A Vietnam veteran living in Olympia is suing the U.S. Department of Veterans Affairs two years after he developed a severe bacterial infection while he was receiving care at the system’s Seattle hospital that led to the amputation of his right leg.
Steve Garletts alleges VA doctors were negligent in their care over a three-week stretch in late 2011. It began when he sought treatment for an ankle fracture he suffered in an accident at his Alaska home. He took a turn for the worse when he contracted an antibiotic-resistant MRSA infection.
The former Marine is seeking unspecified compensation for his traumatic injuries, disfigurement and loss of earning capacity.
“I came in with a simple fracture and I came out without a leg,” Garletts, 65, said in an interview this month.
VA Puget Sound declined to comment on the specifics of Garletts’ lawsuit. He filed the claim in U.S. District Court in Seattle on Feb. 13.
Methicillin-resistant Staphylococcus aureus (MRSA) is an antibiotic resistant bacteria that can cause life-threatening infections, according to the federal Centers for Disease Control and Prevention.
The VA in recent years has received positive attention in medical studies and in press reports for its efforts to prevent the spread of MRSA. It checks patients for the infections as soon as they’re admitted for care.
Internal VA hospital reviews obtained by The Seattle Times last fall also noted the VA Puget Sound was among the best in the VA system at limiting MRSA infections.
The MRSA rate was a bright spot in a report that documented the hospital’s poor performance in other internal comparisons, such as patient mortality following surgeries and pneumonia infections connected to the use of hospital ventilators.
The MRSA infection rate at VA Puget Sound was recently reported at 0.01 percent per 1,000 patient bed days of care. In 2010, the rate in VA intensive care units across the country was 0.62 infections per 1,000 patient days, according to a 2011 study in the New England Journal of Medicine.
Doctors at VA Puget Sound tested Garletts for MRSA soon after he arrived at the hospital on Nov. 23, 2011. The test came back negative, according to Garletts’ lawsuit.
He said he got to the hospital a day after he tripped and snapped his ankle while working on a cabin in a remote part of southeast Alaska.
A friend drove him 40 miles to a medical clinic, and Garletts told doctors he preferred to get medical attention for the fracture at the Seattle VA instead of at a hospital in Ketchikan.
Large fracture blisters swelled over his injury while he traveled from his cabin to the clinic and on to Seattle. VA doctors postponed surgery to give the blisters time to heal. They placed a cast on his ankle and released him to the care of his sister in Seattle.
Five days later, doctors checked the injury and put a new a cast on his ankle. On Nov. 30, they removed the cast and drained Garletts’ blisters in what his lawyers described as a “non-sterile” setting.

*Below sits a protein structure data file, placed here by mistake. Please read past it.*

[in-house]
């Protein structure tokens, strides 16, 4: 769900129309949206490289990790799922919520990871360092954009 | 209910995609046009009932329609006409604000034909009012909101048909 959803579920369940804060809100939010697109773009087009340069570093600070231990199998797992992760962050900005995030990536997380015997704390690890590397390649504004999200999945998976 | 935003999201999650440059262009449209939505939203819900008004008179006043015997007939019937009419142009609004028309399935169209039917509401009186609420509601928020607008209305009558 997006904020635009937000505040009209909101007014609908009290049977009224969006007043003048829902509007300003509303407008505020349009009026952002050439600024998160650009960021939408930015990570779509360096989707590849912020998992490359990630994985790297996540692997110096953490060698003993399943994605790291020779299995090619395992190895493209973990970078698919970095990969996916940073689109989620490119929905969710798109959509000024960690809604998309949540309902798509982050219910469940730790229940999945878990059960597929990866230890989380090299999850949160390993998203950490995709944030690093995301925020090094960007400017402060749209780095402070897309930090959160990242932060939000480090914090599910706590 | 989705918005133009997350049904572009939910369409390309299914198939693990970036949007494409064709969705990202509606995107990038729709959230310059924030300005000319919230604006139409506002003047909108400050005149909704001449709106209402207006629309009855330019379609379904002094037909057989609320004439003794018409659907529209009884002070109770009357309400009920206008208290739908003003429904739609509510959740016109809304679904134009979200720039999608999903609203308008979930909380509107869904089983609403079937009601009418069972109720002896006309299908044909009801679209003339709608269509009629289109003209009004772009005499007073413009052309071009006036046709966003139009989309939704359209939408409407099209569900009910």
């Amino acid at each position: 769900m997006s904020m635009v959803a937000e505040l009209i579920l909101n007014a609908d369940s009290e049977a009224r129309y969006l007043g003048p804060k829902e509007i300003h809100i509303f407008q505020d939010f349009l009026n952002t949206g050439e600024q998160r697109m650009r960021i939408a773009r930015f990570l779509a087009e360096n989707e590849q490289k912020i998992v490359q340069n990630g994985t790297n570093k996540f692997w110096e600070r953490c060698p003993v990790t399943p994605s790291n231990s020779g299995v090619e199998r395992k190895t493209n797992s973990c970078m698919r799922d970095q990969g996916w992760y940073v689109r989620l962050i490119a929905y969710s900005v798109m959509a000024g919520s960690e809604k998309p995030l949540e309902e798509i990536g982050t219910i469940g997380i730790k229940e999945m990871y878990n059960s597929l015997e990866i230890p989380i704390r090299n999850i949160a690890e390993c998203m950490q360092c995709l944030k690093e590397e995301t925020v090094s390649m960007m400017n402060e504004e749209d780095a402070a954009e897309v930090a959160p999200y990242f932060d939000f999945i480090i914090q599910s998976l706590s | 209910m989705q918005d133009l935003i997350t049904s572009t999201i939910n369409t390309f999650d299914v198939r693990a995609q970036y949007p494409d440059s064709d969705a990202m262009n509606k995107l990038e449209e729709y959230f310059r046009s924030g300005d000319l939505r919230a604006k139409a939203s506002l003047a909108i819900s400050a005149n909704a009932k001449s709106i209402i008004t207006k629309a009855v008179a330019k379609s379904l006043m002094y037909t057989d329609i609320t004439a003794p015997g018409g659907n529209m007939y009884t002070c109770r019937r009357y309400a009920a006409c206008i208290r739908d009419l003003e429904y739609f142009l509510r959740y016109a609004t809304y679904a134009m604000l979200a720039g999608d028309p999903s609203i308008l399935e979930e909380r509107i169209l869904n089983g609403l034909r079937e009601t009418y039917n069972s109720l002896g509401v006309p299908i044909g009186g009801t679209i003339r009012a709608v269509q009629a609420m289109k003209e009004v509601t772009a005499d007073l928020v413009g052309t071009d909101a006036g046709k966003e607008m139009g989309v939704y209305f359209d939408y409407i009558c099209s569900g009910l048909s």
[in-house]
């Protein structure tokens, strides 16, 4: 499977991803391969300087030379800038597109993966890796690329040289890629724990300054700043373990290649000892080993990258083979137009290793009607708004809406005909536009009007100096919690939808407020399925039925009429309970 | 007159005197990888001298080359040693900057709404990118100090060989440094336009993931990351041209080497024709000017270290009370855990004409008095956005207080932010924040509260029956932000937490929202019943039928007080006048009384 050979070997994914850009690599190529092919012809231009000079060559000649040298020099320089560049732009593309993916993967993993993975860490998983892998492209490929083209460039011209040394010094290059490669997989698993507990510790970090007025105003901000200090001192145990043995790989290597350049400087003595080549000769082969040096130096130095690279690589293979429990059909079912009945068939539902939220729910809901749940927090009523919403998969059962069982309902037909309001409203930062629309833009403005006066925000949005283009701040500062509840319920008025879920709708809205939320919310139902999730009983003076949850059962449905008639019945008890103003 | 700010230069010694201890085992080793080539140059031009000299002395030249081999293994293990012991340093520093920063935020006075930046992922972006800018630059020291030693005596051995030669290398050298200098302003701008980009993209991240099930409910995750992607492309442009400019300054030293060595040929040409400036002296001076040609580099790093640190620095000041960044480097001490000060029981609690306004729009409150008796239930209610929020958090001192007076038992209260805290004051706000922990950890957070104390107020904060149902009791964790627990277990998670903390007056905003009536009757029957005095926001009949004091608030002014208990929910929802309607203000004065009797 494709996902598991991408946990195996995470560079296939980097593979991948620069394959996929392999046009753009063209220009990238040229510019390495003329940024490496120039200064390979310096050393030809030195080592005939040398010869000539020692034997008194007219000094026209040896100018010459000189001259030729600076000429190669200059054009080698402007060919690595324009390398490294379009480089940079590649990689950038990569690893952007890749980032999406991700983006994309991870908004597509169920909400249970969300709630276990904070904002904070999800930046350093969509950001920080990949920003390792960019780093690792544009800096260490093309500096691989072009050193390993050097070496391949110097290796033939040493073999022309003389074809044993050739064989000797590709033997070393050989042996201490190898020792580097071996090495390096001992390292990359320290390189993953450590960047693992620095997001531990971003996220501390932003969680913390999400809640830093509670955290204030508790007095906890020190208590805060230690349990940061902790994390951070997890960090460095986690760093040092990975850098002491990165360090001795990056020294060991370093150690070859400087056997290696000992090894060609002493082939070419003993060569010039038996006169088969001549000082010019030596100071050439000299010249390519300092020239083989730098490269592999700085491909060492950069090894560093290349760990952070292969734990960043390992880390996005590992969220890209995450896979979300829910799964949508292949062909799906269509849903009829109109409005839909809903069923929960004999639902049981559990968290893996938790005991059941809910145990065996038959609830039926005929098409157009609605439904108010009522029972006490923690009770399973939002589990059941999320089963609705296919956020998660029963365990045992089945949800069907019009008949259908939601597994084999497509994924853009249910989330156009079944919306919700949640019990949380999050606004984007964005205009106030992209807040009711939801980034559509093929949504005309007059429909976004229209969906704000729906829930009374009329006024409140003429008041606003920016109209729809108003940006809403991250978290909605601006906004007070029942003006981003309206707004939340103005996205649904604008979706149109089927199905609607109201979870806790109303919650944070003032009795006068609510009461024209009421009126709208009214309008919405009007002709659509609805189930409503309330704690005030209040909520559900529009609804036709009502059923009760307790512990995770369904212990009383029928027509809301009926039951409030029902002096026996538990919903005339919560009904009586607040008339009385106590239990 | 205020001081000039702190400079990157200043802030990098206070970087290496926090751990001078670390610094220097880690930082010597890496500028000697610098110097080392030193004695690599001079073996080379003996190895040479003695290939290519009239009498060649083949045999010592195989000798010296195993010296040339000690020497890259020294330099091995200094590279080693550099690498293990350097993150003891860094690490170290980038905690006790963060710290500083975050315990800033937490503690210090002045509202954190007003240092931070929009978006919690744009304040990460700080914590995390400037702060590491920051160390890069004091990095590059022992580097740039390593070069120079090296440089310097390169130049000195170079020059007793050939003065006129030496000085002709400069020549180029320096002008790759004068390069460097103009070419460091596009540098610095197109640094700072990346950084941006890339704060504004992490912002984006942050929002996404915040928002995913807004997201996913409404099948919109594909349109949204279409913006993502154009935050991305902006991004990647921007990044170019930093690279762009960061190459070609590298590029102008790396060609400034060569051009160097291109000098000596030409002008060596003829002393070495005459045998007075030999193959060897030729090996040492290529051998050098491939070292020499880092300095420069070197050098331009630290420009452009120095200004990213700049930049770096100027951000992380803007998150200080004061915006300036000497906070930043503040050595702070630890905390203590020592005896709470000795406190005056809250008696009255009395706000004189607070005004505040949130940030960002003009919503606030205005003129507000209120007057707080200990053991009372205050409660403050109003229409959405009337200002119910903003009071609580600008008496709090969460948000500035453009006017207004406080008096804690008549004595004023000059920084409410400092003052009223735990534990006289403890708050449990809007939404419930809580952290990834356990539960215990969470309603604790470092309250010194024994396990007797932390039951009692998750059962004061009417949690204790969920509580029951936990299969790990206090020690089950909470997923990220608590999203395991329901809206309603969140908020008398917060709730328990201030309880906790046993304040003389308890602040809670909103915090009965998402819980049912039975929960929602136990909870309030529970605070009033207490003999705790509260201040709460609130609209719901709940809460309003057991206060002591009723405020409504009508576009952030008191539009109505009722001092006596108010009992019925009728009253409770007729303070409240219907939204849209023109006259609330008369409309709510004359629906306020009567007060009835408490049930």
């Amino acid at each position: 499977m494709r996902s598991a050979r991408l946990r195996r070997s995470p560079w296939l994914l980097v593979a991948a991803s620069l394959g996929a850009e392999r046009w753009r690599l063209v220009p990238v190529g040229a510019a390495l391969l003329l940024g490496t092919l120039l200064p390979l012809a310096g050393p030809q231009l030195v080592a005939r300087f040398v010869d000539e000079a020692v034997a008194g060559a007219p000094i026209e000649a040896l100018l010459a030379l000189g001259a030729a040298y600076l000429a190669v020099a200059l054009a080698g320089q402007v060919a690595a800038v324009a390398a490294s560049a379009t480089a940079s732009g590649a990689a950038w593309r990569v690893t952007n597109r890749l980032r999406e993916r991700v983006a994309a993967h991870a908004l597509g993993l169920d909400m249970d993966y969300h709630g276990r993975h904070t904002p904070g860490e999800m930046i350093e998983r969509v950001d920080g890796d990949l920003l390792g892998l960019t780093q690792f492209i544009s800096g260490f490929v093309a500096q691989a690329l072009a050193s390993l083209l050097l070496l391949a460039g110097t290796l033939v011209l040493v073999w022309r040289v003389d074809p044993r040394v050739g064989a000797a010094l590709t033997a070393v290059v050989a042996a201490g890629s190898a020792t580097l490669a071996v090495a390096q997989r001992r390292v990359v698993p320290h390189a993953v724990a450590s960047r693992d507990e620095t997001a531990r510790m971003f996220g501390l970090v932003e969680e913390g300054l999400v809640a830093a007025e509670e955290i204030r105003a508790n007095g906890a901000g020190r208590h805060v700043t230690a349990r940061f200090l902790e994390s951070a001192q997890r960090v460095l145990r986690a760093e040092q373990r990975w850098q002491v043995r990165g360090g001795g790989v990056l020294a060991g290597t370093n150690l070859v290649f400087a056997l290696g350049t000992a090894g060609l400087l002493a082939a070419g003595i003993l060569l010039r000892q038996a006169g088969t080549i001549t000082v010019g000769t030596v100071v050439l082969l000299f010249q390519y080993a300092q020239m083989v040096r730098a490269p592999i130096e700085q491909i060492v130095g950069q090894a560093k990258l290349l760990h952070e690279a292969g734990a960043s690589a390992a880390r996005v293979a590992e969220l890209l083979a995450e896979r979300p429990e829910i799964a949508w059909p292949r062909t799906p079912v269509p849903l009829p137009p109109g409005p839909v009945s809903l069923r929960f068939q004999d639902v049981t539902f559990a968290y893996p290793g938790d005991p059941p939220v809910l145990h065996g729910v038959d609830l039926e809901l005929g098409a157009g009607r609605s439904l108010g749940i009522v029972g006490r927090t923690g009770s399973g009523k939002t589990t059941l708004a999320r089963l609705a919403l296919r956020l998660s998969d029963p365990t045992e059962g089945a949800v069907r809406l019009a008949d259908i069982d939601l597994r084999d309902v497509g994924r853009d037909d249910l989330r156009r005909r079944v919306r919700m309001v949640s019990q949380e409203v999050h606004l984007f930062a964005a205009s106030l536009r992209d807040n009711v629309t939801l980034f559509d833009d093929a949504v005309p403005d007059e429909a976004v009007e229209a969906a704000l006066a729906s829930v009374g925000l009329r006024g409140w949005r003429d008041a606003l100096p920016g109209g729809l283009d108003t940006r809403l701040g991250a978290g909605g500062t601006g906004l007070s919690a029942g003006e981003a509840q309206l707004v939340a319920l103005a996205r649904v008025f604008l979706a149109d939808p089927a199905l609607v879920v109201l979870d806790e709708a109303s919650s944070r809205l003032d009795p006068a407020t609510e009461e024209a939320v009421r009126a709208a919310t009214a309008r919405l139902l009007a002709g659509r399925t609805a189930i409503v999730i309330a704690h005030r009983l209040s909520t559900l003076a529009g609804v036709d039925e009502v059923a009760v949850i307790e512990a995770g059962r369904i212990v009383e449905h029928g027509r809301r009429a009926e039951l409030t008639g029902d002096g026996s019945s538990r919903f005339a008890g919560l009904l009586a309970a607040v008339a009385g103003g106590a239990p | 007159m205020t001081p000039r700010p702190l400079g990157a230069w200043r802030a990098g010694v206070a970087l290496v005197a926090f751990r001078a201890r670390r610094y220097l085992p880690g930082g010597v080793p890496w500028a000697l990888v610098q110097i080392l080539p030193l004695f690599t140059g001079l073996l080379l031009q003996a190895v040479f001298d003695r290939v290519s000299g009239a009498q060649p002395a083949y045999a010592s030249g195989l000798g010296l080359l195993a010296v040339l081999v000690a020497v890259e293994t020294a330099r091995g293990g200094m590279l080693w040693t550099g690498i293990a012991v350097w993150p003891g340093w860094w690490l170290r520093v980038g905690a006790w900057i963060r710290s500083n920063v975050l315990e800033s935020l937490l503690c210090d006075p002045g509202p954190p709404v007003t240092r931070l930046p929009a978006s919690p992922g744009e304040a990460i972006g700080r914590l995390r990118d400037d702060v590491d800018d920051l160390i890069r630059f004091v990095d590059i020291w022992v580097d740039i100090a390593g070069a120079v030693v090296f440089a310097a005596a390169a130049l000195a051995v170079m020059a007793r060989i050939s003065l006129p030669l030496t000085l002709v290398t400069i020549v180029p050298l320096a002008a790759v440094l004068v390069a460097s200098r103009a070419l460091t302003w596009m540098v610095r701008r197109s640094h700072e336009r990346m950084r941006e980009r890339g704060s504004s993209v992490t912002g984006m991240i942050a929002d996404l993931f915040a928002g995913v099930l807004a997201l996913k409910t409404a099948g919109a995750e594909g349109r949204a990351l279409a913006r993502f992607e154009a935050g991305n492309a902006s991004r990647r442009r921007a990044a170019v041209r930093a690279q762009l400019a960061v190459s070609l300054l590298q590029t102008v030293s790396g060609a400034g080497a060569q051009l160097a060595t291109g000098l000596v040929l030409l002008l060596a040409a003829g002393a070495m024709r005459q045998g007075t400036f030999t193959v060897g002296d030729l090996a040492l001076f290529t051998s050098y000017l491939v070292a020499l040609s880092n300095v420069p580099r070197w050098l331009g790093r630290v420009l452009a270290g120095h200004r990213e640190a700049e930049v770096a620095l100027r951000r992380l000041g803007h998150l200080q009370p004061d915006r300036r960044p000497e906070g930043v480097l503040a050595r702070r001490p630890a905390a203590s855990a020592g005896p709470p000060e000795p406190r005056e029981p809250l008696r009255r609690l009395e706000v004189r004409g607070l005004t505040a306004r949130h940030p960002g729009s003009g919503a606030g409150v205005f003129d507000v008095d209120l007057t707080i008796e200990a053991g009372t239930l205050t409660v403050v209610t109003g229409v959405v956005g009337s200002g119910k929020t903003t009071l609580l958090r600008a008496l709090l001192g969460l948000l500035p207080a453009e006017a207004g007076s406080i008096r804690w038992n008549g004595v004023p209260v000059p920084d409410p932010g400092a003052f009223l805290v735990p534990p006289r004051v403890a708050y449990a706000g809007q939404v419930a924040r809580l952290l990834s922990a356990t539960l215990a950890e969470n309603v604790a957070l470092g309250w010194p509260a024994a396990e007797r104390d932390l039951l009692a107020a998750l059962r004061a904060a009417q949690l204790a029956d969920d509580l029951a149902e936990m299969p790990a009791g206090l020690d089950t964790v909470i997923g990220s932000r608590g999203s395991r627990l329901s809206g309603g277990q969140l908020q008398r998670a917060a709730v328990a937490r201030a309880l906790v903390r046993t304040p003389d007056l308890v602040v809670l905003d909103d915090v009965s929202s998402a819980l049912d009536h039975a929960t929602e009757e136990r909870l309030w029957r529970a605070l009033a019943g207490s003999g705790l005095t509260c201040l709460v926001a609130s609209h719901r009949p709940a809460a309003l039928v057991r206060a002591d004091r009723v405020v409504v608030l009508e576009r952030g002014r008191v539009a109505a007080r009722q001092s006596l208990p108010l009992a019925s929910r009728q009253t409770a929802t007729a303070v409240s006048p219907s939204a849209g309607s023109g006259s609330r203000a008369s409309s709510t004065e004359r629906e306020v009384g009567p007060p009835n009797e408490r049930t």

Garletts returned to the hospital the next day with “confusion and pain.” Doctors sent him home without recognizing the signs of illness setting in, his lawyers wrote.
On Dec. 3, Garletts was admitted to the hospital’s intensive care unit with sepsis and acute respiratory failure. His condition worsened and he was diagnosed with MRSA on Dec. 4.
On Dec. 6, doctors found pus and dead skin accumulating around the ankle. They decided to halt the infection’s spread by amputating Garletts’ right leg below the knee on Dec. 9.
Garletts walks with a prosthetic leg and a cane. He’s unable to work. He takes a daily mix of pain killers and respiratory medicine.
“If the reasonable prudent standard of care had been by met by (VA doctors), Mr. Garletts would not have suffered such severe injury, leading to his amputation, pulmonary failure complications, complications related to infection and other serious health complications likely to shorten Mt. Garletts’ life,” wrote his attorneys, Gordon Webb and George Kargianis.
Garletts has lived most of life in Alaska since he left the Marines in 1970. He grew up in Bellevue and has extensive family ties in the Puget Sound area.
He moved to Olympia in September after doctors told him he would have trouble making it through an Alaska winter, especially in the remote area where he lived.
He still hopes to travel between Alaska and Washington in the years ahead. His mobile home in Olympia is decorated with mementos from the years he spent working on ships in Alaska and on helicopters in Vietnam, where he was a crew chief on CH-53 helicopters.
The infection weakened his heart. He says he loses his breath quickly and can’t exercise. He gave up working on the cabin last year.
“I have a hard time going up steps,” he said.